This week’s blog post is from Anusha Rao, Advisor for Volunteer Communications and Social Media. Anusha has been dabbling in the blog world for several years, she reviews children’s literature for Saffron Tree and writes about parenting joys at Talking Cranes. Last spring, her 6 year old came back from an Eastside Mathfest with a sparkle in his eyes, and Anusha knew right away that she wanted to be part of an organization that was impacting a positive change in math attitudes from the ground-up. She signed up for the position of Advisor for Volunteer Communications and Social Media, and she will be shining the spotlight on our volunteers and how their contribution makes our work possible!
If you have ever attended one of our Mathfests, you counted! You counted as one of the families that had chosen to look at math from a different angle.
We say it all the time: for sustainable math culture to take hold in elementary schools and the broader community, we cannot do it alone. From our Board of Directors, who donate countless hours, to one-time event volunteers, we need people passionate about ensuring every child’s success in math to bring their energy and positivity about math to our work. Our volunteers are most visible in our events and programs, playing math at Family Math Nights and MathFest events, or assisting teachers at our summer math camps. But we also rely on volunteers who work behind the scenes. Their impact is huge, because many of these volunteers bring expertise that enables us to accomplish things we simply could not without them. Volunteers like Bu Huang.
For the past two years, volunteer Bu Huang has helped Zeno strengthen our program assessments. These measure the change in attitudes, behaviors, beliefs and skills of the students, parents, and teachers in our programs. At our MathFest, MathWays workshops, Math Clubs and other programs, we collect attendance data and participant opinions through surveys. Then, we sift through and analyze these numbers to see how much of an impact we made. Ultimately we are trying to positively impact their relationship with math and assessments tell us if we are headed in the right direction.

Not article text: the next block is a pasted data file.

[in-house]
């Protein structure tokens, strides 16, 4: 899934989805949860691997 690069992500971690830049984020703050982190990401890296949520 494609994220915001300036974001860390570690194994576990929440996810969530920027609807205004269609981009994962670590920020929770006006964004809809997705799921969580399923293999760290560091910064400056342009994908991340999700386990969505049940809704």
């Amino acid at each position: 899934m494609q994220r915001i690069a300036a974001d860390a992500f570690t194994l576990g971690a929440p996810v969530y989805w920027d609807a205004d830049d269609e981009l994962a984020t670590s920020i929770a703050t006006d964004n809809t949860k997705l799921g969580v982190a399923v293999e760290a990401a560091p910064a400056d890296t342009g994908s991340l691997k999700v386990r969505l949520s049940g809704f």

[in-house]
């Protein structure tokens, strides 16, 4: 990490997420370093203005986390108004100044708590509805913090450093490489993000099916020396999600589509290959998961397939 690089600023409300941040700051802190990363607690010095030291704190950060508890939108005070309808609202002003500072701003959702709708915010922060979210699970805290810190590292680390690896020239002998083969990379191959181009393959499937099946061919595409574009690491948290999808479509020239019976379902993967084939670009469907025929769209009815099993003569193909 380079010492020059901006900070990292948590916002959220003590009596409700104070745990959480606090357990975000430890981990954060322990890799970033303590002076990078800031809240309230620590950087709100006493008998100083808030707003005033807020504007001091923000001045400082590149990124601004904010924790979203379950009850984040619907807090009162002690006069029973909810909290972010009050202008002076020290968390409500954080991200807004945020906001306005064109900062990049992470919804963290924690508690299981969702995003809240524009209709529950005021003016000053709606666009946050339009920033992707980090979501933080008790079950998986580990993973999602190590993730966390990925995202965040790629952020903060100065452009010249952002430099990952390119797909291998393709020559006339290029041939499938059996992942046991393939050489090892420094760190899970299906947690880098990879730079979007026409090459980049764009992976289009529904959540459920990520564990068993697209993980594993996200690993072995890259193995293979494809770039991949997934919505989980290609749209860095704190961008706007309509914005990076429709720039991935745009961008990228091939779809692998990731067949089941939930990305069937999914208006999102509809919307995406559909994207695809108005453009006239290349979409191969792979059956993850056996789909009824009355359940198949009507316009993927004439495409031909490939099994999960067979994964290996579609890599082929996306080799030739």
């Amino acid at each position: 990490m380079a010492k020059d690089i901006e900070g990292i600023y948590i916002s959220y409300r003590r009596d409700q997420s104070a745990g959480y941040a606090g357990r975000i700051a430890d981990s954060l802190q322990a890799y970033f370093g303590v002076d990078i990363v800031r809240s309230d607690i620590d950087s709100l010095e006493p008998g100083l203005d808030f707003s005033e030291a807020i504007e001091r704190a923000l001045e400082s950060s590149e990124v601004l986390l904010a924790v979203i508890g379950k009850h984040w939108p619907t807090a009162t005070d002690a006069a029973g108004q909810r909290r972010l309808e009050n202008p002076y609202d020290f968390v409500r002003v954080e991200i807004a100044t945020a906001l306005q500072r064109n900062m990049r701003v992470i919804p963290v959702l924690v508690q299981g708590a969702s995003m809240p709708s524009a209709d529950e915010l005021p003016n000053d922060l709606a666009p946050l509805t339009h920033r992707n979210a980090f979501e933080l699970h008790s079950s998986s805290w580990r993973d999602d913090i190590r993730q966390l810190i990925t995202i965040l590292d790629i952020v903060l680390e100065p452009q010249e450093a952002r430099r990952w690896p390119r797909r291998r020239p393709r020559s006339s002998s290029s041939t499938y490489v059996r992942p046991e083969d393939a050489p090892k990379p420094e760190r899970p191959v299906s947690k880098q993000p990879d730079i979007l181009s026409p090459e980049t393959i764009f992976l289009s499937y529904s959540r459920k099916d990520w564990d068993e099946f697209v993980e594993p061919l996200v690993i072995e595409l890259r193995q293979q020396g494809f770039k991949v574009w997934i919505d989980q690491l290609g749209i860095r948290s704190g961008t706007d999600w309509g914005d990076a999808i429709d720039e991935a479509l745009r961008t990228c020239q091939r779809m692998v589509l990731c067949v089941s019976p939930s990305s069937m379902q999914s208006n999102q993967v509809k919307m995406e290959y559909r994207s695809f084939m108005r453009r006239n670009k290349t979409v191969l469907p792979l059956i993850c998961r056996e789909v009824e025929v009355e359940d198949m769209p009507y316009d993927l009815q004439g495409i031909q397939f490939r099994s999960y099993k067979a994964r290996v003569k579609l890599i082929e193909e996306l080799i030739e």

Back in 2010, we were barely starting to wrap our heads around the volume of data we were gathering. We were beginning to implement several processes but what we lacked was the expertise to sift through the maze, analyze the content and understand where we were making a difference and where we were not.
It was at this critical time that Bu Huang entered the picture. She was drawn to Zeno when Carol Ryan, Director of Volunteer Engagement, introduced her to Zeno’s mission. Rooted in an environment with a positive math culture and educated in Sociology and Statistics, Bu could not resist the opportunity to crunch numbers that would help a positive cause. Bu’s statistical expertise met Zeno’s need for data analysis – they added up perfectly!
Over the course of a year, she analyzed and sorted the data, corrected the input as necessary and made sense out of what would otherwise have been just a load of numerals. As witness to the 50+ hours of volunteer work Bu put in, Program Director Jennifer Gaer attests to Bu’s commitment to the task at hand. This was not the only demand on Bu’s time. She juggled her 50+ hour work week and managed her family, without missing a beat at Zeno.
All good things grow on to become better things. For Zeno, Bu has raised the statistics analysis from its infancy phase to a more manageable project. She has now chosen to hand the baton to another volunteer so she could focus on her family-work balance. She will be dearly missed and her contribution to Zeno will always be looked at as a source of inspiration.
Tianji Pang will be taking over for Bu. Tianji is pursuing her graduate studies in Public Affairs at the Evans School of University of Washington. She discovered Zeno through her school and after helping with Math Club and with volunteer recruitment, Tianji found her the data analysis fitting in right with her statistics skill set. Tianji values her opportunity at Zeno for helping her acquire real world skills at a non-profit organization and complementing her academic skill set. We are grateful to Tianji for taking over a significant task.
Thank you, Bu and Tianji, volunteers like you fuel Zeno’s mission and your contribution keeps our wheels churning. We value your dedication and you inspire several others to join hands toward our mission of building sustainable math culture.